Finding Our Way Back to First: Reclaiming World Leadership by Educating All America’s Children


also provide support and training about understanding the potential value and relevancy of constructively using out-of-school time. For instance, the Mayor’s Partnership Schools initiative in Los Angeles is pioneering efforts to make connection to community opportunities part of its administrators’ daily work. The principal evaluation framework includes metrics about what happens after the school day, with administrators receiving more points for the number of different coordinating entities that are affiliated with the school and the number of students who participate. 6. Focus on key transition periods. Transitions between 5th and 6th grade and 8th and 9th grade are critical for students’ development.86 School, community, and district partners can craft state or local initiatives around transition times.

develop a framework for moving the initiative forward, for instance, to adopt a community school model. The Center for American Progress87 described the purpose of community schools. The authors write: Community schools aim to combat the environmental factors that can pose barriers to student learning by providing support services and academic enrichment to students, their families, and community members within the school. Using already laid brick and mortar, community schools challenge the limits of the physical school building to do more than offer academic instruction. The Harlem Children’s Zone and other community school models such as those proposed by the President’s Promise Neighborhood model, the Annenberg Institute for School Reform, and the Broader, Bolder Approach to Education campaign, for example, demonstrate how schools can be transformed into networks that provide expanded learning opportunities for students. Other sources for extensive information about community schools include The Children’s Aid Society and the Coalition for Community Schools.88 2. Advocate for broader access: provide access to affordable expanded learning opportunities. Expanded learning programs should be available to all students, especially those in low-income communities so they have access to the same resources and opportunities as their more affluent peers. Information about these programs needs to be disseminated to families throughout the community so they are aware of the opportunities. Look for opportunities to increase the number of programs in communities using schools, community-based organizations, faith-based institutions, and other public and private entities as potential resources. For many young people living in economically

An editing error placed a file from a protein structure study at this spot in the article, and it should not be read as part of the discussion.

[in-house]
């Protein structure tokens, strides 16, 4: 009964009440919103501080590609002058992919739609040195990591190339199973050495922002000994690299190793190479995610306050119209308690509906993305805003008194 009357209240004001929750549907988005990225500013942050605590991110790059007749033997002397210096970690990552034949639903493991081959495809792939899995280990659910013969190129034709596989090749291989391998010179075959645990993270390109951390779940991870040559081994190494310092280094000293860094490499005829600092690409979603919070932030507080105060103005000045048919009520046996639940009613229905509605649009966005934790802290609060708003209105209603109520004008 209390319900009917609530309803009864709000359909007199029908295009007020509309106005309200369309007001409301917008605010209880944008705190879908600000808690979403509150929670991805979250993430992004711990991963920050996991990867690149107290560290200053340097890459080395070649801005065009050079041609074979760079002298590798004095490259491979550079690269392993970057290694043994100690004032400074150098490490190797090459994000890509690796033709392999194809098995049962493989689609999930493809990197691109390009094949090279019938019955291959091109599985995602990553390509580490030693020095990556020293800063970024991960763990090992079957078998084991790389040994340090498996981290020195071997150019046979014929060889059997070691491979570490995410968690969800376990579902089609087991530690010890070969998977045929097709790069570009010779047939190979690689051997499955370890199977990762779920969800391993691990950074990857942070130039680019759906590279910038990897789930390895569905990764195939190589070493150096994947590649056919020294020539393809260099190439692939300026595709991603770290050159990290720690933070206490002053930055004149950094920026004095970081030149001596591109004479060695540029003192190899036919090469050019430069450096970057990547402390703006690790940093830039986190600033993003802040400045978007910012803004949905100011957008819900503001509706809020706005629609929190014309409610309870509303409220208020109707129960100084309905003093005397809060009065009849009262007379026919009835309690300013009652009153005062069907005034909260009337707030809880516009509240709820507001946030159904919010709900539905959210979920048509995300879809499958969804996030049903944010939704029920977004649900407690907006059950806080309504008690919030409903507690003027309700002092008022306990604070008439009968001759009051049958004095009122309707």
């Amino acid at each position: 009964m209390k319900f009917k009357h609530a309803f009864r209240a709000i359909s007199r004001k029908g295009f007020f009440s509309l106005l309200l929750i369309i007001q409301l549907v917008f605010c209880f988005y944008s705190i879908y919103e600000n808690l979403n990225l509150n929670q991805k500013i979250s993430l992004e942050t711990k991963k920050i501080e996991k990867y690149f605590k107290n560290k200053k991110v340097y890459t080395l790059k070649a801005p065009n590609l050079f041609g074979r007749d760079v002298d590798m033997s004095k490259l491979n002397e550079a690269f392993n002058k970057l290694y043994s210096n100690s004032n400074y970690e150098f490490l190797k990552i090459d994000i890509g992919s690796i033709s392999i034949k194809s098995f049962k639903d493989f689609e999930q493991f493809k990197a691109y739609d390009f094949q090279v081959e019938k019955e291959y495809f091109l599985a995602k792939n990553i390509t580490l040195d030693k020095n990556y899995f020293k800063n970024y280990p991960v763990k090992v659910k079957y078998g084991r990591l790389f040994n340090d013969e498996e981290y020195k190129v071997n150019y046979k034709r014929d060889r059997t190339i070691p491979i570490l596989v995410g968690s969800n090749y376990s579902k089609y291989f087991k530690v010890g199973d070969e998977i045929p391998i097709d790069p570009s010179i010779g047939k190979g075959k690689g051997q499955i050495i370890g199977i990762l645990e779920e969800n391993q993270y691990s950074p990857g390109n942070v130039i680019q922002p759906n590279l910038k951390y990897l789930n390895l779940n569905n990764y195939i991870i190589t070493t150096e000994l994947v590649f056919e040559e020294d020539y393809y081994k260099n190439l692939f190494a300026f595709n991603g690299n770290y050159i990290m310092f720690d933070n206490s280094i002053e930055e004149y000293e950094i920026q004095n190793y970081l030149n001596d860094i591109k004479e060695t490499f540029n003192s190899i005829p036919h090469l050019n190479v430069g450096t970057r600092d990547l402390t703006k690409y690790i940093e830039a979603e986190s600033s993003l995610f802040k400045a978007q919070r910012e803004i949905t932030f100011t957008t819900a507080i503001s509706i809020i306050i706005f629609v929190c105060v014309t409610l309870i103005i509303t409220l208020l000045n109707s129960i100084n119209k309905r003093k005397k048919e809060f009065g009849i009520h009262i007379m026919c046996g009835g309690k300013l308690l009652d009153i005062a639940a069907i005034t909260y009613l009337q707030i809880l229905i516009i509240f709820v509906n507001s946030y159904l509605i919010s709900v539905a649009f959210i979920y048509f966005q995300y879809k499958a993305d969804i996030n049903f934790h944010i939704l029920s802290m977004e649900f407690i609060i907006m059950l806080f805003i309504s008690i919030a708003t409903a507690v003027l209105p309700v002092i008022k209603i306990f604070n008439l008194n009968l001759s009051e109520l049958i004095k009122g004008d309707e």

Survey and Build Community Assets
1. Operate from a community asset model. What programs are in place that could be expanded or enhanced? Which young people do not have access to services? What services are needed by young people? How can various funding streams be brought together to provide the necessary services to the students? By addressing these questions, a community needs-and-assets assessment can help establish the priorities for the community. School-community partnerships can benefit from identifying a set of community indicators for the range of supports that research indicates young people need. Indicators and metrics need to be developed to measure the impact of an expanded learning initiative on select student outcomes, to make improvements, and to foster accountability in ways that ensure youth access and success. Schools and advocates can bring experts together to develop measures that are appropriate for their communities. Next, bring a variety of leaders to the table to